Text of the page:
200109DULCEVIDA

Jennifer Spangler, a member of The Gazette’s restaurant review team The Four Dishes, enjoyed this chicken burrito bowl during a recent visit to Dulce Vida in Beloit. The dish included chicken, shredded lettuce, black beans, Mexican rice, onions, pico de gallo, cheese and an added order of guacamole.

BELOIT

After just a quick drive down Prairie Avenue to Dulce Vida, we found ourselves in a sunny Mexican helados shop complete with bright walls and traditional signs.

But that’s only half the story. I was excited to discover all my favorite Mexican food there: handmade ice cream and ice pops, authentic Mexican cuisine, jugos naturales and bakery goods. Better yet, it is all made in-house, and it is delicious.

There is a large, casual dining area that could be used for parties, and on the weeknight we visited, the place was busy handling take-out orders. Decorated in colorful neon pinks and oranges, Dulce Vida has an energizing vibe. Several freezer cases housing a plethora of ice cream treats greet you at the front door.

And the bakery ... don’t get me started. From concha pastries, cakes and cookies to other more unusual sweet delicacies, Dulce Vida is a one-stop shop when you’re craving the real deal.

Forcing myself to walk past the multiple and varied ice cream choices, I lit up when I saw the jugos naturales (fresh juice). The Vampire ($4.50) sounded intriguing, so I ordered one. Carrots, beets and oranges were juiced into an earthy, pretty drink that made me feel healthy just from smelling the beets. I loved it.

The next order of business was selecting entrees. Customers order at the counter, and once an order is placed, there is a vast amount of topping choices to customize the dish. You can choose your style, bowl, chips and tortillas first, and then pick your choices of meat and toppings.

I had a giant quesadilla dinner ($8.99) that came with beans and rice. I added steak and topped it all with pico de gallo. It was gooey and cheesy, and the steak was not only flavorful but also served in small enough chunks to let the cheese melt in. The pico gave it all a slight kick. It was perfect.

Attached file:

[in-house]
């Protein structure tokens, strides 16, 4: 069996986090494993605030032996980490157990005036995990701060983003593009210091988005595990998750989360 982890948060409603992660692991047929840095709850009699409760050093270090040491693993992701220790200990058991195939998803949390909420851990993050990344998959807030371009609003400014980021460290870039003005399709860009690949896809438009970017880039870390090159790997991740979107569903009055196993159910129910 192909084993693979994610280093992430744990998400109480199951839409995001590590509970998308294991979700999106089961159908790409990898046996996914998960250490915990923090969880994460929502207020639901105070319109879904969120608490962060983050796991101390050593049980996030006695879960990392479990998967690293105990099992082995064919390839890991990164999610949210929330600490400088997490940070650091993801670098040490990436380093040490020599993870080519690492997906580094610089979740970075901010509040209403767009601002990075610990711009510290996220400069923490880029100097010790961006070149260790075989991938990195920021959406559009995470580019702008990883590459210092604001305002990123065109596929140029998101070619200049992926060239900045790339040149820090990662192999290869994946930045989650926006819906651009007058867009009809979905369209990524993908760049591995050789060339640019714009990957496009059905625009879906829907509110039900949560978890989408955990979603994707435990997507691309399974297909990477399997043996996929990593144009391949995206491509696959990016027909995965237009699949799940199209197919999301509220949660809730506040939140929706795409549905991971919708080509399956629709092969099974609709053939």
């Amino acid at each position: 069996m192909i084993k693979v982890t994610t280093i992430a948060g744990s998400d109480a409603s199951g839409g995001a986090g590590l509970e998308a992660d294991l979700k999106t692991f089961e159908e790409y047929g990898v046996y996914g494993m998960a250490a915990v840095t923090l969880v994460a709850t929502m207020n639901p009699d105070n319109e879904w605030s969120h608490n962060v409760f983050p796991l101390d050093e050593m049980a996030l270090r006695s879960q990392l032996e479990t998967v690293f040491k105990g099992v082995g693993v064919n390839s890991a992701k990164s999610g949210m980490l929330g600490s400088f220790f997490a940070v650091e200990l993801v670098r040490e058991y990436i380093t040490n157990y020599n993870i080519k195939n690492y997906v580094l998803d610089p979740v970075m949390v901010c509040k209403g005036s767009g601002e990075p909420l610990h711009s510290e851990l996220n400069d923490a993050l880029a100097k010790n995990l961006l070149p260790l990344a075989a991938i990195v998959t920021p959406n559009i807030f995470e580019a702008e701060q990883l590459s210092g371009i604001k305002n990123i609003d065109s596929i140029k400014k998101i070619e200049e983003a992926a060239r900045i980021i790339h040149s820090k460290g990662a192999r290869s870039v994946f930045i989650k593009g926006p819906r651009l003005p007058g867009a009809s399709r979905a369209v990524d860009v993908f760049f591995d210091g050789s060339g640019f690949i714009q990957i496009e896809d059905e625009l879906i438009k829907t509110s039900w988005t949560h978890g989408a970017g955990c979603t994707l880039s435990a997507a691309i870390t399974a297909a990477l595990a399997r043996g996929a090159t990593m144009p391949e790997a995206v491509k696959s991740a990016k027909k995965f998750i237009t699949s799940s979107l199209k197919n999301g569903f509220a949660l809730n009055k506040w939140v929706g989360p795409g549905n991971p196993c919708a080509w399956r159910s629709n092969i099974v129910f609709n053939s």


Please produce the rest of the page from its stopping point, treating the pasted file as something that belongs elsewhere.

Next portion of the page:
Jennifer decided on the chicken burrito bowl ($6.49), which is basically like a burrito without the tortilla. Her toppings consisted of juicy, tender chicken, shredded lettuce, black beans, Mexican rice, onions, pico de gallo and cheese. A guacamole lover, it didn’t bother her a bit to dish out an extra dollar to add it. The melding of the fresh flavors proved to be top-notch.

Nikki went with nachos con carne ($6.59) and picked the beef barbacoa for her meat choice. There were two cheese options—mozzarella or nacho—so she opted for the nacho cheese and then loaded up the dish with veggies. She, too, added a serving of guacamole.

Helene chose three tacos ($6.49) and decided to try a different meat on each: al pastor (shredded pork), chorizo and beef barbacoa. She found the al pastor a little chewy and the beef barbacoa tender and juicy. The chorizo, which she found quite flavorful, was her favorite. There was a substantial dollop of meat on each corn tortilla, and her choice of toppings were onions, lettuce, cheese and cilantro with a lime on the side.

As I finished my dinner, I made sure to save room for ice cream. I headed over to the counter and sampled a few flavors. I loved the tamarind and the calabaza, but it took multiple tastings before I settled finally on butter pecan.

There were big chunks of pecans in my dish, and the ice cream was that perfect consistency—almost too soft with no crystals, smooth and creamy as if it were home-churned. In addition to milk-based ice creams, Dulce Vida offers water-based ice creams and ice pops in flavors such as coconut, melon, pineapple with hot sauce and kiwi. There really is something for everyone.

We almost got away without tasting the champurrado, a very thick, rich hot chocolate. We bought a hard roll to dip into it and reminisced about having something similar for breakfasts in France and Spain.

Jennifer placed a to-go order of six tamales for lunch the next day. Made fresh each and every morning, the tamales—corn dough wrapped in corn husks and stuffed with your meat of choice and cheese—had just the right amount of heat to be satisfying in every way.

I went home with my leftovers, plus my own order of pork tamales and a dessert called budin, a flan with raisins and coconut. It was an interesting treat.

If you are looking for authentic Mexican food at its finest, Dulce Vida—a restaurant, bakery and ice cream shop all rolled into one—serves up an immense variety of classic favorites.

The Four Dishes—Nikki Bolka, Helene Ramsdell, Jennifer Spangler and Beth Webb—review regional restaurants for The Gazette.

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